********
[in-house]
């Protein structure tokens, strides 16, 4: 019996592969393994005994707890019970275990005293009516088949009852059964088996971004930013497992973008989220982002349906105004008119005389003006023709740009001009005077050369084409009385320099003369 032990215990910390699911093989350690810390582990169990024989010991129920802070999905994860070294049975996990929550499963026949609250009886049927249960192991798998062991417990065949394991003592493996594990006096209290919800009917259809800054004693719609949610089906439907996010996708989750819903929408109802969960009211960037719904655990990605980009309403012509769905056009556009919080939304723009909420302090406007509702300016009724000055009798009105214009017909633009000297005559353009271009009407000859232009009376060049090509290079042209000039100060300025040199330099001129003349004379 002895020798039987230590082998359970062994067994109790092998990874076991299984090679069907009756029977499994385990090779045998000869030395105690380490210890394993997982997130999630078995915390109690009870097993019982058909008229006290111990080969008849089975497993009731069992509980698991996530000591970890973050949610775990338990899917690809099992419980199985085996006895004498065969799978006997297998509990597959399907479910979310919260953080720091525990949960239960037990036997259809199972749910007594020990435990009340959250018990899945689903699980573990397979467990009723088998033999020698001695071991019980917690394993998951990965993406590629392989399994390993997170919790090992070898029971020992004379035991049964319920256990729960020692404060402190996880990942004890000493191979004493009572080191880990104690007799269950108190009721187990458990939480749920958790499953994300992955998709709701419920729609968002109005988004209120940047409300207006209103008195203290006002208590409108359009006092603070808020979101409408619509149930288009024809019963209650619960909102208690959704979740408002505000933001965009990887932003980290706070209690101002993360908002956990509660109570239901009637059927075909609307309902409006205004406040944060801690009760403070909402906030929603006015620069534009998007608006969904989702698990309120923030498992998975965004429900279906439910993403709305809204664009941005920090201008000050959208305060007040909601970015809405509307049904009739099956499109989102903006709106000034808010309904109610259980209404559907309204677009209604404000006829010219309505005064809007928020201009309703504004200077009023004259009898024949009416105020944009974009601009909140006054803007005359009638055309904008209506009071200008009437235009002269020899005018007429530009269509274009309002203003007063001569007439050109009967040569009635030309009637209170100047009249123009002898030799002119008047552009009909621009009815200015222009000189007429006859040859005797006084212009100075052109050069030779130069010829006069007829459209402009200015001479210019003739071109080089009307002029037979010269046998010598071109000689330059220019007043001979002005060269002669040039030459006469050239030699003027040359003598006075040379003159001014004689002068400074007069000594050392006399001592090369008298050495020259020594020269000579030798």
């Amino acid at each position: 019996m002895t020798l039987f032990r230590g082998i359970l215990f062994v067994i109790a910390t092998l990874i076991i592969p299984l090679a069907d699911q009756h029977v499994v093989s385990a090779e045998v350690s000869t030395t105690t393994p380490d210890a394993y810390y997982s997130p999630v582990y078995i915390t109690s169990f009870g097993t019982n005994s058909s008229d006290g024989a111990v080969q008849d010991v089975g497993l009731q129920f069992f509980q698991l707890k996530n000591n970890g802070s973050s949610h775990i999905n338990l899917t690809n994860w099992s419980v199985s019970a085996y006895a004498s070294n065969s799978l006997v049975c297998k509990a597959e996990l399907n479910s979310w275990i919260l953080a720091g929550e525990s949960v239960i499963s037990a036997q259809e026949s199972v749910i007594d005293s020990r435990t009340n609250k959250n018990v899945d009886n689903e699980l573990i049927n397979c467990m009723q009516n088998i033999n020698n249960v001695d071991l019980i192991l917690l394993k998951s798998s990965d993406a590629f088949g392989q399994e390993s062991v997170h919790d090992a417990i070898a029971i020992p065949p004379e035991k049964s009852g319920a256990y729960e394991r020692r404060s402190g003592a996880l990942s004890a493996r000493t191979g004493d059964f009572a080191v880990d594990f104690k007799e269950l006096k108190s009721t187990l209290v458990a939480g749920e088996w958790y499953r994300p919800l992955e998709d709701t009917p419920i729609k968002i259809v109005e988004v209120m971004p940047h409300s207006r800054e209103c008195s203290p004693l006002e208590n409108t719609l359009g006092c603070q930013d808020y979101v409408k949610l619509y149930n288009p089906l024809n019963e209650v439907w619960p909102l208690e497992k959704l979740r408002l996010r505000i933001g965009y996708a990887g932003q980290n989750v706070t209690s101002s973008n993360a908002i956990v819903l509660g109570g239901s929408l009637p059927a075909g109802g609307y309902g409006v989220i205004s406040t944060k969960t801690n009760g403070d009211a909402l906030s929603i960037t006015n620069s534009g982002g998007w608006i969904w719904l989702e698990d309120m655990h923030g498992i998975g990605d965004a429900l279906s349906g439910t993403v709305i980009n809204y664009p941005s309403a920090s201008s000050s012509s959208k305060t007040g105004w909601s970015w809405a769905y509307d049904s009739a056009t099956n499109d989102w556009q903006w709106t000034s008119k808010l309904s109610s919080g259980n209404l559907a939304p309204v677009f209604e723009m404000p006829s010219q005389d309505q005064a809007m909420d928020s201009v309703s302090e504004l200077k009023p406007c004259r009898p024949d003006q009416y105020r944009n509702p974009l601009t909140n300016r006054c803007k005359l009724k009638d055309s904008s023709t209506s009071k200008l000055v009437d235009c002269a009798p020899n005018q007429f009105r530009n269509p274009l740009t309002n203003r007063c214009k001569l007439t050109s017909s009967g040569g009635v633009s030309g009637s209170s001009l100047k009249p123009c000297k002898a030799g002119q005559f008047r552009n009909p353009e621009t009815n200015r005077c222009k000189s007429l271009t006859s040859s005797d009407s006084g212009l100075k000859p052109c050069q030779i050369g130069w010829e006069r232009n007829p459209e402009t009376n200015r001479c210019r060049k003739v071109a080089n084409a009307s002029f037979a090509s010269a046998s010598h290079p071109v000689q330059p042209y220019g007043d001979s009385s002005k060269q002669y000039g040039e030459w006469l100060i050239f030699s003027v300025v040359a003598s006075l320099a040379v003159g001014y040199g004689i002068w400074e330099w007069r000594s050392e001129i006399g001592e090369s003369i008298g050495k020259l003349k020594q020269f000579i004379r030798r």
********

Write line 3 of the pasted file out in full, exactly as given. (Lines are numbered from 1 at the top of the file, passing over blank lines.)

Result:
């Amino acid at each position: 019996m002895t020798l039987f032990r230590g082998i359970l215990f062994v067994i109790a910390t092998l990874i076991i592969p299984l090679a069907d699911q009756h029977v499994v093989s385990a090779e045998v350690s000869t030395t105690t393994p380490d210890a394993y810390y997982s997130p999630v582990y078995i915390t109690s169990f009870g097993t019982n005994s058909s008229d006290g024989a111990v080969q008849d010991v089975g497993l009731q129920f069992f509980q698991l707890k996530n000591n970890g802070s973050s949610h775990i999905n338990l899917t690809n994860w099992s419980v199985s019970a085996y006895a004498s070294n065969s799978l006997v049975c297998k509990a597959e996990l399907n479910s979310w275990i919260l953080a720091g929550e525990s949960v239960i499963s037990a036997q259809e026949s199972v749910i007594d005293s020990r435990t009340n609250k959250n018990v899945d009886n689903e699980l573990i049927n397979c467990m009723q009516n088998i033999n020698n249960v001695d071991l019980i192991l917690l394993k998951s798998s990965d993406a590629f088949g392989q399994e390993s062991v997170h919790d090992a417990i070898a029971i020992p065949p004379e035991k049964s009852g319920a256990y729960e394991r020692r404060s402190g003592a996880l990942s004890a493996r000493t191979g004493d059964f009572a080191v880990d594990f104690k007799e269950l006096k108190s009721t187990l209290v458990a939480g749920e088996w958790y499953r994300p919800l992955e998709d709701t009917p419920i729609k968002i259809v109005e988004v209120m971004p940047h409300s207006r800054e209103c008195s203290p004693l006002e208590n409108t719609l359009g006092c603070q930013d808020y979101v409408k949610l619509y149930n288009p089906l024809n019963e209650v439907w619960p909102l208690e497992k959704l979740r408002l996010r505000i933001g965009y996708a990887g932003q980290n989750v706070t209690s101002s973008n993360a908002i956990v819903l509660g109570g239901s929408l009637p059927a075909g109802g609307y309902g409006v989220i205004s406040t944060k969960t801690n009760g403070d009211a909402l906030s929603i960037t006015n620069s534009g982002g998007w608006i969904w719904l989702e698990d309120m655990h923030g498992i998975g990605d965004a429900l279906s349906g439910t993403v709305i980009n809204y664009p941005s309403a920090s201008s000050s012509s959208k305060t007040g105004w909601s970015w809405a769905y509307d049904s009739a056009t099956n499109d989102w556009q903006w709106t000034s008119k808010l309904s109610s919080g259980n209404l559907a939304p309204v677009f209604e723009m404000p006829s010219q005389d309505q005064a809007m909420d928020s201009v309703s302090e504004l200077k009023p406007c004259r009898p024949d003006q009416y105020r944009n509702p974009l601009t909140n300016r006054c803007k005359l009724k009638d055309s904008s023709t209506s009071k200008l000055v009437d235009c002269a009798p020899n005018q007429f009105r530009n269509p274009l740009t309002n203003r007063c214009k001569l007439t050109s017909s009967g040569g009635v633009s030309g009637s209170s001009l100047k009249p123009c000297k002898a030799g002119q005559f008047r552009n009909p353009e621009t009815n200015r005077c222009k000189s007429l271009t006859s040859s005797d009407s006084g212009l100075k000859p052109c050069q030779i050369g130069w010829e006069r232009n007829p459209e402009t009376n200015r001479c210019r060049k003739v071109a080089n084409a009307s002029f037979a090509s010269a046998s010598h290079p071109v000689q330059p042209y220019g007043d001979s009385s002005k060269q002669y000039g040039e030459w006469l100060i050239f030699s003027v300025v040359a003598s006075l320099a040379v003159g001014y040199g004689i002068w400074e330099w007069r000594s050392e001129i006399g001592e090369s003369i008298g050495k020259l003349k020594q020269f000579i004379r030798r």